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Background

Before we start using Spring or Spring Boot into a Java Application to be deployed no SAP Cloud Platform Neo we need to clear out some important information.

Don’t think about Neo Java Runtime as being the same as a Tomcat Server

Neo is based on a Tomcat container, but it isn’t the same as a full-blown Tomcat. A Tomcat Server is a Java EE system that contains more features that those provided by the Neo runtime. Furthermore, it allows additional configuration of the runtime that will demand administrator rights into its installation filesystem – such similar actions can only be accomplished by the SAP Cloud Cockpit or Neo Command Line Tools in the case of a Neo Application. Additionally, Neo will allow you to run your application in a single container. In other words, it will not allow you to deploy multiple WAR files to the same server instance. Since there are many conceptual differences between the two, we need to make some thoughtful considerations while porting a Tomcat application to Neo (will disclose those further down this blog).

A Spring application is defined differently in Neo, but not on Cloud Foundry

On a CF environment the only thing available to you is the Java build pack – which provides you with a complete Java Standard Edition runtime filesystem. Therefore, you must specify which JEE Container you wish to use for a Java application. Thus, the Spring Boot Starter Web package makes a lot of sense in the CF context. That is, you do not have to think about installing a Tomcat service since Spring Boot already provides one to you.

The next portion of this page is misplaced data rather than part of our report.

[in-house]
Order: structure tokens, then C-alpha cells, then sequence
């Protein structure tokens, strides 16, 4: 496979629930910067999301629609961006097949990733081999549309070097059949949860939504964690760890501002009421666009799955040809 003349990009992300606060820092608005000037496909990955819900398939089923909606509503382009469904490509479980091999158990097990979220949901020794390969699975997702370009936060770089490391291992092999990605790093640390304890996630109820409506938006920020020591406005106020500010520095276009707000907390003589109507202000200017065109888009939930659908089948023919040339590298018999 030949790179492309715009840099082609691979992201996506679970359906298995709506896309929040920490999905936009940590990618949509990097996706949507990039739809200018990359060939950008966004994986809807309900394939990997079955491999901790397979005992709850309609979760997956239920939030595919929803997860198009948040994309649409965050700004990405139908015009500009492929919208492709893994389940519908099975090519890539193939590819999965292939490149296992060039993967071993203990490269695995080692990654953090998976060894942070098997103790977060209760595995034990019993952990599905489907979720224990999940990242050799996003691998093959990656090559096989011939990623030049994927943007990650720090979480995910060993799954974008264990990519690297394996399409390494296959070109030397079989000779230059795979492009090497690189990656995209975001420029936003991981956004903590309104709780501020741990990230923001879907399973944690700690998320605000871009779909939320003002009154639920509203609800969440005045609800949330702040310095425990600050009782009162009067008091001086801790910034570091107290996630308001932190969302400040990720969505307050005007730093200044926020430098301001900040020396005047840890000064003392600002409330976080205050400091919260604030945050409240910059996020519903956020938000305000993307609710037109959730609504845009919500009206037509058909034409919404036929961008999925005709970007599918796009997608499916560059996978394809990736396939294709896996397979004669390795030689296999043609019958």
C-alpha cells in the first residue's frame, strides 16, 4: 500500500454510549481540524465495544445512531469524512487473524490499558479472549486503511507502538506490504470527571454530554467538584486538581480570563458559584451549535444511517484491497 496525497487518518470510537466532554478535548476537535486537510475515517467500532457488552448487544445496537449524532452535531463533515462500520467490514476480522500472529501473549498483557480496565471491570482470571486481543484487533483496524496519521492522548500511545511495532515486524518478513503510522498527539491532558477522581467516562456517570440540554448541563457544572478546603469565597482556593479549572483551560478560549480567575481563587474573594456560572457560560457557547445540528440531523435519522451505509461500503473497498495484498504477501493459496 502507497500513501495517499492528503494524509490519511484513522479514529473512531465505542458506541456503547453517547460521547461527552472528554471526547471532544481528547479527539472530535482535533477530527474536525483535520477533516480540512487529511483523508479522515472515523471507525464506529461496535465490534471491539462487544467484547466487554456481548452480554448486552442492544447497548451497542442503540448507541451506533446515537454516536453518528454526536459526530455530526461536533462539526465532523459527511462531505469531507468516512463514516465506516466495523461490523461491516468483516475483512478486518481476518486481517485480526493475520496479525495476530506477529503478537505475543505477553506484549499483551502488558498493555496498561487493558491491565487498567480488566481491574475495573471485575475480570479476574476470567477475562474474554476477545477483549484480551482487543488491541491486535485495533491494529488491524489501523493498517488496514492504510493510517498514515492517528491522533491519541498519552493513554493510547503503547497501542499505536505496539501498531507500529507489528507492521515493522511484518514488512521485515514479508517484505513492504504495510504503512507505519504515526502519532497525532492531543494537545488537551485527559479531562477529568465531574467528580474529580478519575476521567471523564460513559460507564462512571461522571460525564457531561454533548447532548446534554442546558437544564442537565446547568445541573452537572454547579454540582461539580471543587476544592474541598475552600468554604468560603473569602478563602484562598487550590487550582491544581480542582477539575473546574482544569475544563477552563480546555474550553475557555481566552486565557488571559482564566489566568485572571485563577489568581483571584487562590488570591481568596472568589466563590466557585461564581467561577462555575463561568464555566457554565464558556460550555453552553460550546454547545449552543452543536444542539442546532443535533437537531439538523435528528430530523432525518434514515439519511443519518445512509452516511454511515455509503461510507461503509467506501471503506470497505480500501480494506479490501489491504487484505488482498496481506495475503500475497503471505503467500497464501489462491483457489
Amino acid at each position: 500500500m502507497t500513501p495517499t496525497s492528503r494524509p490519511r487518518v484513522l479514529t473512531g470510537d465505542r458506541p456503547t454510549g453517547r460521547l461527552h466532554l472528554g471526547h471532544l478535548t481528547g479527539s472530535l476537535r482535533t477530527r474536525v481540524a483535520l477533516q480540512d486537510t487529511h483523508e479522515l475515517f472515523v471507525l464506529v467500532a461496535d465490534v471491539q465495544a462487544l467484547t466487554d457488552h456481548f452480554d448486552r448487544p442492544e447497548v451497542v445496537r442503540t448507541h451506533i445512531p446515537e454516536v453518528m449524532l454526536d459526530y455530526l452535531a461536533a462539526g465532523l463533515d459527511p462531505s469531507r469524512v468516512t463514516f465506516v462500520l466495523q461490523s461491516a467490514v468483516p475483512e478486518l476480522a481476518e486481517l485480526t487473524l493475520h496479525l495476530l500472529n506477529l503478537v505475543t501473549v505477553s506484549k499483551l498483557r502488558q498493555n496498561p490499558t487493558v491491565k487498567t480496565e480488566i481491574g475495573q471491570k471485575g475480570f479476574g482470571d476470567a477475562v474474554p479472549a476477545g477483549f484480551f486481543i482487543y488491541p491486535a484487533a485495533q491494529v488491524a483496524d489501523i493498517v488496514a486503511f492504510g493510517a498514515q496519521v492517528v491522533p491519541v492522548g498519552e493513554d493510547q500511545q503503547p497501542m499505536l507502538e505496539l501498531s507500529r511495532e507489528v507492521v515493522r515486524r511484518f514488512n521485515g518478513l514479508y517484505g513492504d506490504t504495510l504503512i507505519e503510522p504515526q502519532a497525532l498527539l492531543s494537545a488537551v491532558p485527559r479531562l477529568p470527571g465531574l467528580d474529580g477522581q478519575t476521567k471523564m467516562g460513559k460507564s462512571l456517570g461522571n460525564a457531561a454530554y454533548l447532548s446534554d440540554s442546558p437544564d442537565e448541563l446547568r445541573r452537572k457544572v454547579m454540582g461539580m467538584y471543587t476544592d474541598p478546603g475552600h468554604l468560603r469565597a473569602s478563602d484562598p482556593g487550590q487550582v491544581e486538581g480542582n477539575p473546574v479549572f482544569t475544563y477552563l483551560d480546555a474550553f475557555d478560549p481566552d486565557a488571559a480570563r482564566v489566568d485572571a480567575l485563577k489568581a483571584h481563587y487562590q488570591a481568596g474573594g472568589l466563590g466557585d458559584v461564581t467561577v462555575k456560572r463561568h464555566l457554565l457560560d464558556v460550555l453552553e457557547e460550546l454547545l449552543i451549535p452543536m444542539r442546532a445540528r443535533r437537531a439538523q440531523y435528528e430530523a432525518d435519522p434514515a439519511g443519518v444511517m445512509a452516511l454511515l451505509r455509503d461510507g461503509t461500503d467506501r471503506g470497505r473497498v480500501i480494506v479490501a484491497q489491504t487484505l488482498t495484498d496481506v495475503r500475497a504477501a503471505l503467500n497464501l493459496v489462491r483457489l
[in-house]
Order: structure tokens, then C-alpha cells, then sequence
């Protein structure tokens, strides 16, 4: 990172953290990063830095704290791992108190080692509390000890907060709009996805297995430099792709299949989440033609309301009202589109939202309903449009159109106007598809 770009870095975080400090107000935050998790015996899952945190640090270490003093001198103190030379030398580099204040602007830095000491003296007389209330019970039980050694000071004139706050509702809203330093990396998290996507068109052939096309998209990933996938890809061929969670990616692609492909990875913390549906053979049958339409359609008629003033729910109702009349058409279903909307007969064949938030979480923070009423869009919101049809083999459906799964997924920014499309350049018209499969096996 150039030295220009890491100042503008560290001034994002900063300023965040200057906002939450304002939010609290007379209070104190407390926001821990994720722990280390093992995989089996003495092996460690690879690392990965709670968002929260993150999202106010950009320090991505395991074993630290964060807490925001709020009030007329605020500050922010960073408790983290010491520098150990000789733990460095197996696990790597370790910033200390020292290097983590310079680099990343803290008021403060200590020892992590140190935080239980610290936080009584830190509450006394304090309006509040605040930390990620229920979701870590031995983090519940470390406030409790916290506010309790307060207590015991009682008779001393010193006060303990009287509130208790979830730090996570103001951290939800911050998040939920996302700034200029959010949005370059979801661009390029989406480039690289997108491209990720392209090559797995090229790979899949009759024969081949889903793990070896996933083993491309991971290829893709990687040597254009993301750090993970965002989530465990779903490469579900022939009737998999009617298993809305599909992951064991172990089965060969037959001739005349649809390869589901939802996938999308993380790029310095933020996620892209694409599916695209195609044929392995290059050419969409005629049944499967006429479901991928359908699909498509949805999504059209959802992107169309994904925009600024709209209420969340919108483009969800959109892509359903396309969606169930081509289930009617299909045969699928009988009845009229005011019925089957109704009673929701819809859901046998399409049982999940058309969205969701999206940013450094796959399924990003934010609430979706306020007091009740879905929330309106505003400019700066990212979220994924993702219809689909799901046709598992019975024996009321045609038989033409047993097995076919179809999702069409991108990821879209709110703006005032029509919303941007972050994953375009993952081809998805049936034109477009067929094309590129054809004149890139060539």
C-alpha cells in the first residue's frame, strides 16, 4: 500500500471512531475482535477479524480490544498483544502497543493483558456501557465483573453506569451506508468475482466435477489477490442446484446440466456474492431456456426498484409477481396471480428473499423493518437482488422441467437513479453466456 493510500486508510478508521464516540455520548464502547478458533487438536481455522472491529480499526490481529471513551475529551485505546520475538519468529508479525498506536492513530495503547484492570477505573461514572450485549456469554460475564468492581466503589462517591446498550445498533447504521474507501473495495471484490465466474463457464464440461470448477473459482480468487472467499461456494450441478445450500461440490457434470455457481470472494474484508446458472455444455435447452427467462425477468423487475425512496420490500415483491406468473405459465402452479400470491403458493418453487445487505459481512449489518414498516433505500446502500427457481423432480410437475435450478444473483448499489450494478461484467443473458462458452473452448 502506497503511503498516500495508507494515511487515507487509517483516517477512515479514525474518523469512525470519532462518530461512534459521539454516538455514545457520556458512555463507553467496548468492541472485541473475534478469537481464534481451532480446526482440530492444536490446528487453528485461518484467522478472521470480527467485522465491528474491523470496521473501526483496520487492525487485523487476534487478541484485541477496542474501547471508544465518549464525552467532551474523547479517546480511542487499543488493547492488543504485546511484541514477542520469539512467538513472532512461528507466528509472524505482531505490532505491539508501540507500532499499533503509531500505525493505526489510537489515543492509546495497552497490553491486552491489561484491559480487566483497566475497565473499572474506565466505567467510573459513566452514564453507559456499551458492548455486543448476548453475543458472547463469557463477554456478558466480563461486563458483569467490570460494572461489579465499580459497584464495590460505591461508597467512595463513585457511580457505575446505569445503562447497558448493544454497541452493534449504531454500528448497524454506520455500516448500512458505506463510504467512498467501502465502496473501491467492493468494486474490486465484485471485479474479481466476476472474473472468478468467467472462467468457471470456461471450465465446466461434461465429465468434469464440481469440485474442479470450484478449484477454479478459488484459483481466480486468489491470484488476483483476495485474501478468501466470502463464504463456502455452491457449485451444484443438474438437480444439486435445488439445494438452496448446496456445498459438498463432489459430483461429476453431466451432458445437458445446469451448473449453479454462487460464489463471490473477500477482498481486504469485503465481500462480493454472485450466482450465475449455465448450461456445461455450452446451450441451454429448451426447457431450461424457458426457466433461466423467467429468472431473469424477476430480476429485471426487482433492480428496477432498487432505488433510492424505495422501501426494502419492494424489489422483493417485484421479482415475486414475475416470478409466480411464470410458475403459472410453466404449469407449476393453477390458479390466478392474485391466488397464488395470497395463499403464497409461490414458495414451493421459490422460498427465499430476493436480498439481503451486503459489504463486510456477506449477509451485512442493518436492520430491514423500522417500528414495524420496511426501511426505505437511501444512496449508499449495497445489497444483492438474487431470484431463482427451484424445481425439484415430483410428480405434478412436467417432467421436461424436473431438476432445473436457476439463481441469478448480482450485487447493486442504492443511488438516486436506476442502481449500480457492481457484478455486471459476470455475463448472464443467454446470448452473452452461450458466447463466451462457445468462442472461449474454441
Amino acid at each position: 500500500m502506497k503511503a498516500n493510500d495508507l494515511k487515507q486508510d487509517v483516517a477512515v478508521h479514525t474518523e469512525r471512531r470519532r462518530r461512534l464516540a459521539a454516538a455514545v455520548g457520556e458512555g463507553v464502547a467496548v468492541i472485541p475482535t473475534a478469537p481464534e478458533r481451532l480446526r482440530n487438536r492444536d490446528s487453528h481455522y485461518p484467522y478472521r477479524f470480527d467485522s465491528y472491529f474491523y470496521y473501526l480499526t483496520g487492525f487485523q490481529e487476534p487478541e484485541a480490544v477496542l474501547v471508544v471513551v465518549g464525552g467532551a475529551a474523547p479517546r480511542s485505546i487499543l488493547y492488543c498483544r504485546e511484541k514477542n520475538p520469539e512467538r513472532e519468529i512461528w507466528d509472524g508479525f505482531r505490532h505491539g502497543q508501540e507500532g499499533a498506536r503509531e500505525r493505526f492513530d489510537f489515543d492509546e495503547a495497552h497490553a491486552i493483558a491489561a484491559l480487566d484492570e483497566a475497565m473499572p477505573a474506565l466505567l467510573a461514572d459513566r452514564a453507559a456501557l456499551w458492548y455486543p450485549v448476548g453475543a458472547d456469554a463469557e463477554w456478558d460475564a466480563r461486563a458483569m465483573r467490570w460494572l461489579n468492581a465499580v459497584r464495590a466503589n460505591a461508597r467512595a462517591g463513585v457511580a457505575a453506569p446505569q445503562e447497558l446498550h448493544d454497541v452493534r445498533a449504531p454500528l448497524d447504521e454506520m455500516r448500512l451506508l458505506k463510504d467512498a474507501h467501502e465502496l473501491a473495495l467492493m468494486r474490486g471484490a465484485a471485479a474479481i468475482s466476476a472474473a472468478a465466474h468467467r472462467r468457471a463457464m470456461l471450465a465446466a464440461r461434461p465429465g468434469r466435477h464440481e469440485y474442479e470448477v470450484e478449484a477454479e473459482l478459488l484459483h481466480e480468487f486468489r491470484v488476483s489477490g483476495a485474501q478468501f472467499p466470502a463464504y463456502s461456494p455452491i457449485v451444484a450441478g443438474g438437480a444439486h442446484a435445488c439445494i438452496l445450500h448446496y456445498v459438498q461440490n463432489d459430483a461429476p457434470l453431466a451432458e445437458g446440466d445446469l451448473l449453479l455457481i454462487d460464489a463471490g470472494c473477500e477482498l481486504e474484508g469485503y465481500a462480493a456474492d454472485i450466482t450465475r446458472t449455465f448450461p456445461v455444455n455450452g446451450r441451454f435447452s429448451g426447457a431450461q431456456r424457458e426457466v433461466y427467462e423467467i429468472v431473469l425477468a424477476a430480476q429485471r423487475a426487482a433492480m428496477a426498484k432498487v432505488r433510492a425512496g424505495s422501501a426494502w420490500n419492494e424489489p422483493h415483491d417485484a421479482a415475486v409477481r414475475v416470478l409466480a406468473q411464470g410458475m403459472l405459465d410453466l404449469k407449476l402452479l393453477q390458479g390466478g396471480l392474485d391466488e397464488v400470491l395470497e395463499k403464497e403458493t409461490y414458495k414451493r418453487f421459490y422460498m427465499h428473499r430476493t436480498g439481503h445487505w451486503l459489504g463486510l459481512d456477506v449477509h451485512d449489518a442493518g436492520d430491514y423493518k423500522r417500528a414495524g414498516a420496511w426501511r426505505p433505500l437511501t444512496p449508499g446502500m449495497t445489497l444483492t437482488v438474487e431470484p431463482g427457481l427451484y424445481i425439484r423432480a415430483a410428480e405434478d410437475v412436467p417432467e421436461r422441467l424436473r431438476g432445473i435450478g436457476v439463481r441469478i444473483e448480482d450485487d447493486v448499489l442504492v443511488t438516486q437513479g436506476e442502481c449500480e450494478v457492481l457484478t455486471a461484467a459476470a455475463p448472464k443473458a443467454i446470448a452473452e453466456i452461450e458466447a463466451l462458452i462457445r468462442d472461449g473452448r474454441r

Consider the following

Avoid using the same Java libraries that are already included in the Neo SDK.

I highly encourage the usage of the Neo SDK to develop Java apps to be fully compatible with Neo. Keep in mind that each Neo SDK contains a stripped-down version of Tomcat or Web Profile and they all comply with the JEE standards. Therefore, you need to choose one SDK over the other to be able to use this or that specification. Check this out (https://help.sap.com/viewer/65de2977205c403bbc107264b8eccf4b/Cloud/en-US/7613bd28711e1014839a8273b0e91070.html). Once you choose the SDK version, you may add libraries to your project.

Give precedence to the java libraries included in the Neo SDK

Unless you really know the internal consequences, excluding a jar file from the Neo SDK to allow another library version or even a complete re-implementation of the JEE specification by 3rd party libraries are discouraged. It is better to keep the usage of the libraries included in the Neo SDK and exclude the same implementation from other packages such as those provided by Spring Boot (i.e.: spring-boot-starter-web already contains an embedded Tomcat container which is basically the same thing Neo SDK is doing for you – the same goes for SFL4J). By doing so, you ensure that you are using same runtime environment that is to be found on SAP Cloud Platform while testing your application locally. Which in turn allows you to deploy your application less frequently into the cloud to make sure your application runs.

Configuring a Spring Application for Neo runtime